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Calgary Sun - Bill Kaufmann (Sun Media)
August 6, 2010
View the original article here.
Economics and lax banking regulations have made Calgary a hotbed for mortgage fraud, says a forensic accountant and former Mountie.
Affluence, economic booms and a loophole unique to Alberta where mortgages can be assumed without bank qualification have made the city an attractive place for crooks to spin real estate scams, said Greg Draper.
“Calgary and Alberta has certainly been prime grounds for mortgage fraud,” said Draper of the firm Meyers Norris Penny which does forensic audits for law enforcement.
His comments come on the heels of the bust of an alleged $12 million mortgage scam in the city involving 22 properties and a similar $70 million scheme focusing largely on Calgary uncovered earlier this year that stung the Bank of Montreal.
A hot economy, said Draper, makes it easier for mortgage fraudsters to get their feet in the door. “The housing price boom created a lot of opportunities...prices could be inflated quite rapidly without drawing a lot of attention,” he said.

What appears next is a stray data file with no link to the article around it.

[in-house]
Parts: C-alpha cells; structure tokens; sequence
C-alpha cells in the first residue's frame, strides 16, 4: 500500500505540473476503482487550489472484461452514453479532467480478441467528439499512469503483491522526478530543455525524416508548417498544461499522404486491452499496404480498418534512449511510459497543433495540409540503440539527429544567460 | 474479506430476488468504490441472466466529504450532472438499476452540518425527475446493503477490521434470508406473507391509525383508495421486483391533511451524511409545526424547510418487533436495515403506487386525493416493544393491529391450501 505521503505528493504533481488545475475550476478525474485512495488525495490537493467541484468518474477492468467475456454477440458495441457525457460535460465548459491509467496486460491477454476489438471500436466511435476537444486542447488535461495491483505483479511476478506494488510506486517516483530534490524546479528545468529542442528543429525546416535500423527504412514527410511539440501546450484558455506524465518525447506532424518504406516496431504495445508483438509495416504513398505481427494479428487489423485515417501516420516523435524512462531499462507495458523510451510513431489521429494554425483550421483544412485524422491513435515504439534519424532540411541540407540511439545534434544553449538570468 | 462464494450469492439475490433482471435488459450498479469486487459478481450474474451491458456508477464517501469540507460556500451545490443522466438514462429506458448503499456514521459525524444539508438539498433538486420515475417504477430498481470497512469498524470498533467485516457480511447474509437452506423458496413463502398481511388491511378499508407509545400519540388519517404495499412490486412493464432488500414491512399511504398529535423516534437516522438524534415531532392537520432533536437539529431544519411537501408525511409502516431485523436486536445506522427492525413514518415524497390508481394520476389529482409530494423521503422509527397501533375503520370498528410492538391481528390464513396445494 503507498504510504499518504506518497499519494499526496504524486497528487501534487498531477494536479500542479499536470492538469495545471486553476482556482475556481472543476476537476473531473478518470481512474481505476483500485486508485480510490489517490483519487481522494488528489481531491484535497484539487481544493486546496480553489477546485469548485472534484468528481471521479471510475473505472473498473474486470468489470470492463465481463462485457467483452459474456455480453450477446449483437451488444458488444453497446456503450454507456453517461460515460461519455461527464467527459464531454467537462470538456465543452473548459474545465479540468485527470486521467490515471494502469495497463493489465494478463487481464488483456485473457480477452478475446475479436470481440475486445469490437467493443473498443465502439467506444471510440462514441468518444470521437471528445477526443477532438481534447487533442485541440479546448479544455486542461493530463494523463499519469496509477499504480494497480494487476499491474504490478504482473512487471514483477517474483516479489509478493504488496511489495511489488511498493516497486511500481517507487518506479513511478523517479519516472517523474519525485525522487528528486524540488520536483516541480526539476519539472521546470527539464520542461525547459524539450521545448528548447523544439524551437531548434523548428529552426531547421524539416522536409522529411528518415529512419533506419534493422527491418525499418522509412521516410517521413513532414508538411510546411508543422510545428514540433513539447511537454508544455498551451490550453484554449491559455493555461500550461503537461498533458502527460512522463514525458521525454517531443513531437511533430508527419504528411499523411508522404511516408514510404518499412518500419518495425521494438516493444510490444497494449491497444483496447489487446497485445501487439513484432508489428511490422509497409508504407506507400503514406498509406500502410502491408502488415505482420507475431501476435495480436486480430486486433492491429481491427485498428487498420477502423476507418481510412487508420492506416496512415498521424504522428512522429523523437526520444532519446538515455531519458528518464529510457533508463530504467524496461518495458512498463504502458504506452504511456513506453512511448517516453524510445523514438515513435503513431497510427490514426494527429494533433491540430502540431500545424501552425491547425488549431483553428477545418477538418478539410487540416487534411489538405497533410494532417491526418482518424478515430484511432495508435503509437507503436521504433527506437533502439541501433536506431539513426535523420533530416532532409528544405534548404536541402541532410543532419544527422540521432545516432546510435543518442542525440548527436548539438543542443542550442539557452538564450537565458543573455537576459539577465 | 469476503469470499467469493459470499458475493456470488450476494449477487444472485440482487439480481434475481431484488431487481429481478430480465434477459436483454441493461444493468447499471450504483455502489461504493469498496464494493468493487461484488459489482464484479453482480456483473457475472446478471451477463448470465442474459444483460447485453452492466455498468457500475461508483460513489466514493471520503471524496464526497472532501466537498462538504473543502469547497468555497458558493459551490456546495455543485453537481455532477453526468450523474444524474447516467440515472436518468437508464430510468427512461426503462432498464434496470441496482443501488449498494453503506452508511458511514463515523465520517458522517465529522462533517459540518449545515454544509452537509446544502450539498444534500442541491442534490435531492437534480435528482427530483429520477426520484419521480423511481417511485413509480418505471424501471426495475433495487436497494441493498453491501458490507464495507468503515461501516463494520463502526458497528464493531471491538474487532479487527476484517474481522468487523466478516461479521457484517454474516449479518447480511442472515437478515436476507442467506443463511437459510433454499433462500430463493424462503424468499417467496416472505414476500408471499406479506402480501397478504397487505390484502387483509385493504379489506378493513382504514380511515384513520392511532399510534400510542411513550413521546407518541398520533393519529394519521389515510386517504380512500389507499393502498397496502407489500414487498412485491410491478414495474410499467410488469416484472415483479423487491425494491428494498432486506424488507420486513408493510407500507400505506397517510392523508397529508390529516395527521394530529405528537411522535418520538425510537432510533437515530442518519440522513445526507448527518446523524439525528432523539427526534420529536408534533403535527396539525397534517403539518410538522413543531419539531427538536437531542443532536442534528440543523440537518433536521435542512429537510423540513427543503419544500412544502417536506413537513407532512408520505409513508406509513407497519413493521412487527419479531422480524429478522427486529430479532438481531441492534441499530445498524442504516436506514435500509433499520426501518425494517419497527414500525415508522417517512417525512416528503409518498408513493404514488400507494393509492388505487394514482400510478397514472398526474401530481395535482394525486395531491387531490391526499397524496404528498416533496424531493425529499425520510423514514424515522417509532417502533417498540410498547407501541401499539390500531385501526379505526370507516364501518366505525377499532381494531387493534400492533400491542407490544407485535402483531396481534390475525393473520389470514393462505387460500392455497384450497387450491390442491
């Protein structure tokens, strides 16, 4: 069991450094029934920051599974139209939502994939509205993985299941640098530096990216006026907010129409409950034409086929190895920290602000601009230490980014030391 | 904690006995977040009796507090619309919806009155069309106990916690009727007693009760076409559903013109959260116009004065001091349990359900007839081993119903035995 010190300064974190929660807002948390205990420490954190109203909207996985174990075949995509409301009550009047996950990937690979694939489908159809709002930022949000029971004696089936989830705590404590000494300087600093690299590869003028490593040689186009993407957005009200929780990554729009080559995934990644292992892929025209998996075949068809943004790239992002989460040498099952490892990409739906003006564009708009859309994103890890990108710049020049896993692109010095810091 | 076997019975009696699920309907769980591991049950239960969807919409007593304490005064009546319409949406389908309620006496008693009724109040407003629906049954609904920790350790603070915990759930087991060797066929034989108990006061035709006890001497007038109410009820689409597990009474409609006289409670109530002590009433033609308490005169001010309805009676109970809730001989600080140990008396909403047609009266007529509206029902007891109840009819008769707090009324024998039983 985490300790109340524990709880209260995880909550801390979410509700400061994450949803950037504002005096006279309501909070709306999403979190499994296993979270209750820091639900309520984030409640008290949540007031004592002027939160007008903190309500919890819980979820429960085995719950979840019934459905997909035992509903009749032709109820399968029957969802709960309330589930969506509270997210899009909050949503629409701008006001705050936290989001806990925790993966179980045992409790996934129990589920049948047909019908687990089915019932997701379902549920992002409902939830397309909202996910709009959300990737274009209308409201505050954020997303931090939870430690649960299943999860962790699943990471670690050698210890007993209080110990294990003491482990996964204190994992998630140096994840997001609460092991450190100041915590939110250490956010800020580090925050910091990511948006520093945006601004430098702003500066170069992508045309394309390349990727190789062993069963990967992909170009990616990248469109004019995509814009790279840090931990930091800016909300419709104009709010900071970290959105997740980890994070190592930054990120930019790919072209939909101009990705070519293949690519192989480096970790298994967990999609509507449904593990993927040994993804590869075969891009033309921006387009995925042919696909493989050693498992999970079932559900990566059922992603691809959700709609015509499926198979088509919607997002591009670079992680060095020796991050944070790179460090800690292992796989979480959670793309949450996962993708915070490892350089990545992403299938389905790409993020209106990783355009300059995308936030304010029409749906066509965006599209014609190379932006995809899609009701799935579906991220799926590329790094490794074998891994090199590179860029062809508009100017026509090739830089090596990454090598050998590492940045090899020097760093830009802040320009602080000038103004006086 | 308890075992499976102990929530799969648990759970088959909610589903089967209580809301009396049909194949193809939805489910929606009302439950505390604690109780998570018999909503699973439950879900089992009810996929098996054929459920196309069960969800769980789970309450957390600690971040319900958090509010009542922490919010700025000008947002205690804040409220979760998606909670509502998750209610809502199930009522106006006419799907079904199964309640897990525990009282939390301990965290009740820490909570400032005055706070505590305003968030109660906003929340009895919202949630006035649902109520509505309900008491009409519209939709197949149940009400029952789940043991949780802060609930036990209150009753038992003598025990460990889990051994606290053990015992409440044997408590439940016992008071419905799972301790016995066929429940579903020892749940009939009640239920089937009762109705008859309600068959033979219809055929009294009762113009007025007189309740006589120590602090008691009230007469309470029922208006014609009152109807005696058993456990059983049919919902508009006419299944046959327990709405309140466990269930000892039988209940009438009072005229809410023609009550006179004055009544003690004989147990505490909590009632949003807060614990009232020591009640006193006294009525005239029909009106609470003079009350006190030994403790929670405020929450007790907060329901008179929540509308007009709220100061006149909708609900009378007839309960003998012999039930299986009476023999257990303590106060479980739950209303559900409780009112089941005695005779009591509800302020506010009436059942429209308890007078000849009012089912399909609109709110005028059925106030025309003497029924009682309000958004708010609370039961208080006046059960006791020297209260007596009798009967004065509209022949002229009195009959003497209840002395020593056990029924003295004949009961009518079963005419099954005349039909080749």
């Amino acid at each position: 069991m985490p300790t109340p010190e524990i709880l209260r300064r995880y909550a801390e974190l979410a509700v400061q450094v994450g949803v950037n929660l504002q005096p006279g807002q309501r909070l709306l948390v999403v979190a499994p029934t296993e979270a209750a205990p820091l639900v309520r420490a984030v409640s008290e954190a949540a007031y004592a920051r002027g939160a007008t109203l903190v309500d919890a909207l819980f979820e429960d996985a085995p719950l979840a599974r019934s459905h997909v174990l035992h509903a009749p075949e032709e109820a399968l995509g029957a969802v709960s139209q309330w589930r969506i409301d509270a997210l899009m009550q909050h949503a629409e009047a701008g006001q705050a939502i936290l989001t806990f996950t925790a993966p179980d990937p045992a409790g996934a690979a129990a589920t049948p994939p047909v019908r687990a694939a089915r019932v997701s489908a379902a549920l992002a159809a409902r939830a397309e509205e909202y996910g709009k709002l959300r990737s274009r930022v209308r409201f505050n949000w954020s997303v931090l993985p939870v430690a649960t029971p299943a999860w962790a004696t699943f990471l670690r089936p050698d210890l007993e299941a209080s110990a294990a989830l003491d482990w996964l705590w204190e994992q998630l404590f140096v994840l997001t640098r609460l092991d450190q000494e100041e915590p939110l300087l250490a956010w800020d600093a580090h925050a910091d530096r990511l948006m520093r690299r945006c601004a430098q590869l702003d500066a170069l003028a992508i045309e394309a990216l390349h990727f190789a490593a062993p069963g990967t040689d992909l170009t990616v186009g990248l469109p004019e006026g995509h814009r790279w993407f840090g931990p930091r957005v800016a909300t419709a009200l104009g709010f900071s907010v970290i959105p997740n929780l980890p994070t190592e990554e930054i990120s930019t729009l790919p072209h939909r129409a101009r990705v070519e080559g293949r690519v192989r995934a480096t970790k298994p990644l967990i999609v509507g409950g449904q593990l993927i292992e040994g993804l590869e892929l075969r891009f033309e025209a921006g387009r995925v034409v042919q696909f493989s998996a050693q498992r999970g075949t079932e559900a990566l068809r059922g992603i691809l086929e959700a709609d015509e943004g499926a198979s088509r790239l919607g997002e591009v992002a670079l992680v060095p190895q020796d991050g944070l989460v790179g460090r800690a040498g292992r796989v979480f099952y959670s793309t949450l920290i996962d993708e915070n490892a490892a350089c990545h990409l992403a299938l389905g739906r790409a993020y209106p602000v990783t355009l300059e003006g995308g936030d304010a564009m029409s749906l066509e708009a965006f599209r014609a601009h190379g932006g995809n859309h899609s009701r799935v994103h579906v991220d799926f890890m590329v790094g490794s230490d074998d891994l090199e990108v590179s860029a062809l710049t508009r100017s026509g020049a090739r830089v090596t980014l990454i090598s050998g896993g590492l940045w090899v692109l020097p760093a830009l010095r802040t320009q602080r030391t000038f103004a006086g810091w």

And the relative affluence of Calgary naturally attracts organized criminals while ensuring a larger pool of more eager buyers to be victimized, said Draper. City police won’t say Calgary’s singled out by mortgage crooks, saying it’s a problem that spans the country.
But Sgt. Michelle Hanley of the commercial crime unit said they’re seeing an increasing number of mortgage fraud reports, adding the phenomenon threatens to “inundate” investigators.
Draper said his own business has recently been handling more scam cases that usually involve commercial properties.
Alberta’s relaxed mortgage regulations, he said, expedites commerce but also make the system more vulnerable to abuse. If banks were to voluntarily tighten it up, customers “will just go somewhere else,” he added.
He said so-called “straw man” buyers who agree to assume fraudulent mortgages in their name with a promise of $5,000 from scammers are committing fraud and should know the deal is too good to be true.
“By being stuck with the mortgage, they may be tipped into bankruptcy for a little bit of easy money,” said Draper.
In the latest alleged scheme, police have charged Calgarians Ali El-Sayed, 31 and Christos Fotopoulis, 28 with numerous counts of fraud over $5.000.
They’re still seeking Calgarian Russell Kilba, 34.
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